Pay TV has long been the smallscreen's bulletproof business model: Subscribers pay their $10-$15 a month, and the nets are free from the tyranny of advertiser concerns and overnight ratings scrutiny.
Broadcast networks struck primetime gold during the 1989-1990 TV season, developing and launching several series that remain on the air today.
If it works, they'll look like geniuses. If it doesn't, it will amount to a big ding, at least in the short term, to the bottom lines of Paramount, Lionsgate and MGM.
Soap opera "The Guiding Light," which was born in radio and then matured on TV, died Sept. 18.
Television producers are losing millions of dollars in royalties because the world's largest rights collecting agency is being kept out of central and eastern Europe.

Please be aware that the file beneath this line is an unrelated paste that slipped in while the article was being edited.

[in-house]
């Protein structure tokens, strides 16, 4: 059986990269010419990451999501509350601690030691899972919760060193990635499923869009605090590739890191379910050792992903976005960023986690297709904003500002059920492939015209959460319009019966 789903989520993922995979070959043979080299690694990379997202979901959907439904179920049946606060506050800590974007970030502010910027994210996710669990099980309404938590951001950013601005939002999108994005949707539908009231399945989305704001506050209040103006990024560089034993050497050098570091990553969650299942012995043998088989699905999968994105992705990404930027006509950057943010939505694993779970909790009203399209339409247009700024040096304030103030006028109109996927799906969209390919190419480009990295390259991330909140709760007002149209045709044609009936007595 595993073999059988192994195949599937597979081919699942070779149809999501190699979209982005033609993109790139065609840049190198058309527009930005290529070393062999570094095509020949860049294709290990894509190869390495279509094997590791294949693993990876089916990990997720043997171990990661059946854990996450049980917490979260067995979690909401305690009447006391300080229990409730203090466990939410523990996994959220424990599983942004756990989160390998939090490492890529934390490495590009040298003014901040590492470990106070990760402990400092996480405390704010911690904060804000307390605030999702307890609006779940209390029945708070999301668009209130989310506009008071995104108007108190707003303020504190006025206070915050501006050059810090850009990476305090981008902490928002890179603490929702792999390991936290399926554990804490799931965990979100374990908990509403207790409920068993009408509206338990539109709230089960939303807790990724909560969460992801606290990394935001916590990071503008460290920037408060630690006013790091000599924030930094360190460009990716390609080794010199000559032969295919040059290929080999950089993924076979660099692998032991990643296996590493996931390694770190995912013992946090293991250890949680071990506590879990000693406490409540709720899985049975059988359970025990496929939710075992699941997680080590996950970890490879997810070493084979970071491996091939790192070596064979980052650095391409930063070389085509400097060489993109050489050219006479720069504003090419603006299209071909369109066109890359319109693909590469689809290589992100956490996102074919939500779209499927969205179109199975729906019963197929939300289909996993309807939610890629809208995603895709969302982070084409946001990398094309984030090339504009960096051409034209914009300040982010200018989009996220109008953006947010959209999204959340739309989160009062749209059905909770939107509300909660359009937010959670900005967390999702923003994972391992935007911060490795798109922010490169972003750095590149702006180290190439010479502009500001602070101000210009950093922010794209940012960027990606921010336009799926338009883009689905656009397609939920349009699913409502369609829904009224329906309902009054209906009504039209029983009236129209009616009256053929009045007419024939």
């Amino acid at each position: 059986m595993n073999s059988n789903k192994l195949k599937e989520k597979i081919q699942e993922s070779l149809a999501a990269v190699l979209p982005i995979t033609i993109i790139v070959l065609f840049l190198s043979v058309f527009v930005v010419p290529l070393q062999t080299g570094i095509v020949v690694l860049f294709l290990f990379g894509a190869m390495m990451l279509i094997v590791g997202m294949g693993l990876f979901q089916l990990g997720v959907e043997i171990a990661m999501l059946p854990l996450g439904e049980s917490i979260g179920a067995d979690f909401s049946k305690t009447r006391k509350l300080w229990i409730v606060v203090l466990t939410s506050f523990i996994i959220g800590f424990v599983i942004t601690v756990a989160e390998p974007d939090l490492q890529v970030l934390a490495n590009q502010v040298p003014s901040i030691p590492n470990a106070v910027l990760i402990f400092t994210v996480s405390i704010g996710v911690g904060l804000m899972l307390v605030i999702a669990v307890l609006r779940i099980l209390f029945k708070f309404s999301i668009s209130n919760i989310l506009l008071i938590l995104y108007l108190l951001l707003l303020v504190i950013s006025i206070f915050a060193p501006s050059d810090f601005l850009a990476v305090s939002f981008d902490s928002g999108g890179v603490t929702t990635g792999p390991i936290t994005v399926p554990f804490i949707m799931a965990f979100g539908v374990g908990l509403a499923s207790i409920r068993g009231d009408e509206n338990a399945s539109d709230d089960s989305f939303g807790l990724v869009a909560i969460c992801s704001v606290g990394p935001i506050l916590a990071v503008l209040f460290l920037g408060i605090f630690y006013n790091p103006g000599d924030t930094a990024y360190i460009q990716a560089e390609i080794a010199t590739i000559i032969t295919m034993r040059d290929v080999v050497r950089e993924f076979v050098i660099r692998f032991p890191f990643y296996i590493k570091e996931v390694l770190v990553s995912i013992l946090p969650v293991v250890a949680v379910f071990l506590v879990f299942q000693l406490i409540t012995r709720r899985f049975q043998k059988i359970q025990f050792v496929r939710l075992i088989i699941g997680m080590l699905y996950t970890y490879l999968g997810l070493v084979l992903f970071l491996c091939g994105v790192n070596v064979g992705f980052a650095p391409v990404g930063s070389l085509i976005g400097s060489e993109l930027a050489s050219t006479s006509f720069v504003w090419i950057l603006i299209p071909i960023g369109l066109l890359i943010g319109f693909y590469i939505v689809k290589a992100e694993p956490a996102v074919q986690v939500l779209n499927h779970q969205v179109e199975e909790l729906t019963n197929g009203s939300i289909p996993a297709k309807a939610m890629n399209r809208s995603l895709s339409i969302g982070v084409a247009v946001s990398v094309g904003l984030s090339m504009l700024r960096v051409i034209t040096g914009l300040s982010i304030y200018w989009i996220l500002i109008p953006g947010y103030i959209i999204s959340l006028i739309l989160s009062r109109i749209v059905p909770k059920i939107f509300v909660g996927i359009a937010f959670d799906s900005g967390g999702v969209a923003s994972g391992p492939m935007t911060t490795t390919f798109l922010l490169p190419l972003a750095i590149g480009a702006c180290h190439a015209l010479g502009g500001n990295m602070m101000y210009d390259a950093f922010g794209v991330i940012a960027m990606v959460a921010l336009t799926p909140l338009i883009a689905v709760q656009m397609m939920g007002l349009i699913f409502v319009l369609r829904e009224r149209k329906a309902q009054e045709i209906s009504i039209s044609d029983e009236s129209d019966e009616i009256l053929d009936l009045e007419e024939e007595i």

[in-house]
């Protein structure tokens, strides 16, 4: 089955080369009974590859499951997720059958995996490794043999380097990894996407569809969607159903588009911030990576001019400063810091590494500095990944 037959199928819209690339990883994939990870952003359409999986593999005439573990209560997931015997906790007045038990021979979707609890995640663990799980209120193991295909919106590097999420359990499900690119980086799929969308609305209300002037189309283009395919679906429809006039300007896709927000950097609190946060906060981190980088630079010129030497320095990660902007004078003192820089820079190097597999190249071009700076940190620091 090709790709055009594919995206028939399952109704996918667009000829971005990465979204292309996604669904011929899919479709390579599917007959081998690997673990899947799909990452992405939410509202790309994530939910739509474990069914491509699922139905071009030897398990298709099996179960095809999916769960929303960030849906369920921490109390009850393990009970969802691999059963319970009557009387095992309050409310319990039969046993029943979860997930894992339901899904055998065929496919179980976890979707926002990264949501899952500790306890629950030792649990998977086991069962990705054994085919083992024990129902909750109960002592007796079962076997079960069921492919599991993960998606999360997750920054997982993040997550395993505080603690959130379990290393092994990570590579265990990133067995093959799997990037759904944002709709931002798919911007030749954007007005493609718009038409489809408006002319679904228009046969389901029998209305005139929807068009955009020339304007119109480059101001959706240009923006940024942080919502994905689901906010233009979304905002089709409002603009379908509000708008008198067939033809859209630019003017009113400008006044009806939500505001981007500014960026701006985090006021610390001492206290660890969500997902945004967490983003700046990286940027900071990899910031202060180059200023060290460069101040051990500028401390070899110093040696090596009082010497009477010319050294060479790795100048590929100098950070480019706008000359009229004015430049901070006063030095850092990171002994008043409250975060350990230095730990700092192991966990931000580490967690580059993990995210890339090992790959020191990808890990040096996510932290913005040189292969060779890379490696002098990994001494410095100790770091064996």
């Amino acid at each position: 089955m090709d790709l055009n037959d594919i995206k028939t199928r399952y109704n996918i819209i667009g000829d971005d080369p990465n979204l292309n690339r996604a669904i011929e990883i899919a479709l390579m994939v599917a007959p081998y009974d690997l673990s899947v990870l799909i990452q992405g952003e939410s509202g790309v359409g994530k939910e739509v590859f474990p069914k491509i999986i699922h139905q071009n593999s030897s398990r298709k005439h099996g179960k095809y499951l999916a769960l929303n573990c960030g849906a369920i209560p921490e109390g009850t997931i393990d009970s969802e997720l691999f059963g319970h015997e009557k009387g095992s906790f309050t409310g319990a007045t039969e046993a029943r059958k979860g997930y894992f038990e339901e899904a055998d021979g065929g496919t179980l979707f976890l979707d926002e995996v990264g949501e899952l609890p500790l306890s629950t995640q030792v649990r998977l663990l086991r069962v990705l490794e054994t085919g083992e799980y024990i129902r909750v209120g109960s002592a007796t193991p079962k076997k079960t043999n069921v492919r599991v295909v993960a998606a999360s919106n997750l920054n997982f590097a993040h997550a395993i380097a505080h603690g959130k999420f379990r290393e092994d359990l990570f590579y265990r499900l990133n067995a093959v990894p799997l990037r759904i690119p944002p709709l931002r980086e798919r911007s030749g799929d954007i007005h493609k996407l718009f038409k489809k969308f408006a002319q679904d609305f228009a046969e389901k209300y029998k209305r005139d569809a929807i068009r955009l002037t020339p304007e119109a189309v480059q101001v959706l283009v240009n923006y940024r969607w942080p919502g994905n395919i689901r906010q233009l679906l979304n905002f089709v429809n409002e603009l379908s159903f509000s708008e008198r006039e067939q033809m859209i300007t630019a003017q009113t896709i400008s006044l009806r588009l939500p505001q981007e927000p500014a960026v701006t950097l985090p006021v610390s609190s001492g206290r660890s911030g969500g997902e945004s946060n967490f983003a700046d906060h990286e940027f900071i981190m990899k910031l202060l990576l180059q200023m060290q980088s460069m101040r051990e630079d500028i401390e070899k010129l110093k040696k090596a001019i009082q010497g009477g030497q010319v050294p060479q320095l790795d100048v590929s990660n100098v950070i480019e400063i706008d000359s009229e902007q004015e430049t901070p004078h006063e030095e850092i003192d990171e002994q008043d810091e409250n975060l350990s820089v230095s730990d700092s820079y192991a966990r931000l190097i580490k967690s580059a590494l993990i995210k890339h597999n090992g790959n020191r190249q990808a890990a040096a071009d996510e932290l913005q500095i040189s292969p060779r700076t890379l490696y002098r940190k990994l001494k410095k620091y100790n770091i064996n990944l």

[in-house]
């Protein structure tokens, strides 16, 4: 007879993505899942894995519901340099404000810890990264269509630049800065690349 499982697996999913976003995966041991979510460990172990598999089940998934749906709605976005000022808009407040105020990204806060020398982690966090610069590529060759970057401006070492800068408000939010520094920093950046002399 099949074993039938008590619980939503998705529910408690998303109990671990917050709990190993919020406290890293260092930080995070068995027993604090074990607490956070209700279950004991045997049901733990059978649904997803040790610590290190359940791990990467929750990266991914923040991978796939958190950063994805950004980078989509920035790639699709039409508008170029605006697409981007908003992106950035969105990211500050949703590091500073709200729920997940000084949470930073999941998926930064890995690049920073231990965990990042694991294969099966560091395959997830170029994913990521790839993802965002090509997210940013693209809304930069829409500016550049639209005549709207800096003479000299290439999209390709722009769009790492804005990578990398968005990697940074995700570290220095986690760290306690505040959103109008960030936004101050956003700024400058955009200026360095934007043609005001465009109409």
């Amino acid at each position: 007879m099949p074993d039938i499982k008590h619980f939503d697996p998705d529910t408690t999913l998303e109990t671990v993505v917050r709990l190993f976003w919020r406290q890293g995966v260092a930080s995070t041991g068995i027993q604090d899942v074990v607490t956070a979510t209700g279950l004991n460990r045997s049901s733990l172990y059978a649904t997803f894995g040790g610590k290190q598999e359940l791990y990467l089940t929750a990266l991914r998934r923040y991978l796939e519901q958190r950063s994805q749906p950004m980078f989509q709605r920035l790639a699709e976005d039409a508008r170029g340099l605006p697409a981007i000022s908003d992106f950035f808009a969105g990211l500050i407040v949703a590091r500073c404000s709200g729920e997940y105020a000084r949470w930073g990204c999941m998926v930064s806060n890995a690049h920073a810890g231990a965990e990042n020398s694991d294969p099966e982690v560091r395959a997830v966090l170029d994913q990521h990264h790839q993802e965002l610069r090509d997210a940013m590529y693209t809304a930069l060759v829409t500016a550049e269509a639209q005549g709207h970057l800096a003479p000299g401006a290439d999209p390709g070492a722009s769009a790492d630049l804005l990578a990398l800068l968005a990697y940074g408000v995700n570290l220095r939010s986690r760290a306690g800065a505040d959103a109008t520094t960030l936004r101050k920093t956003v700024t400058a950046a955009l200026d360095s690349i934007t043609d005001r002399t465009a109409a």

A German pubcaster has celebrated the 20th anniversary of the fall of the Berlin wall by creating a record-breaking 24-hour documentary.
President of Univision Networks Cesar Conde is facing the challenge of ramping up inhouse production at a growing conglom amid a climate of economic uncertainty.
RTL's struggling British free-to-air web Five may be forced to convert into a pay TV service to survive.
Peruse some of the more prestigious offerings on cable, and it looks like the forces of abstinence are in retreat.
When "Mad Men" beams into the homes of some of its viewers, the picture quality might make them think they've had one martini too many.
Twenty years after "The Simpsons" brought animation back to primetime, a new generation of series -- and networks -- are getting into the toon game.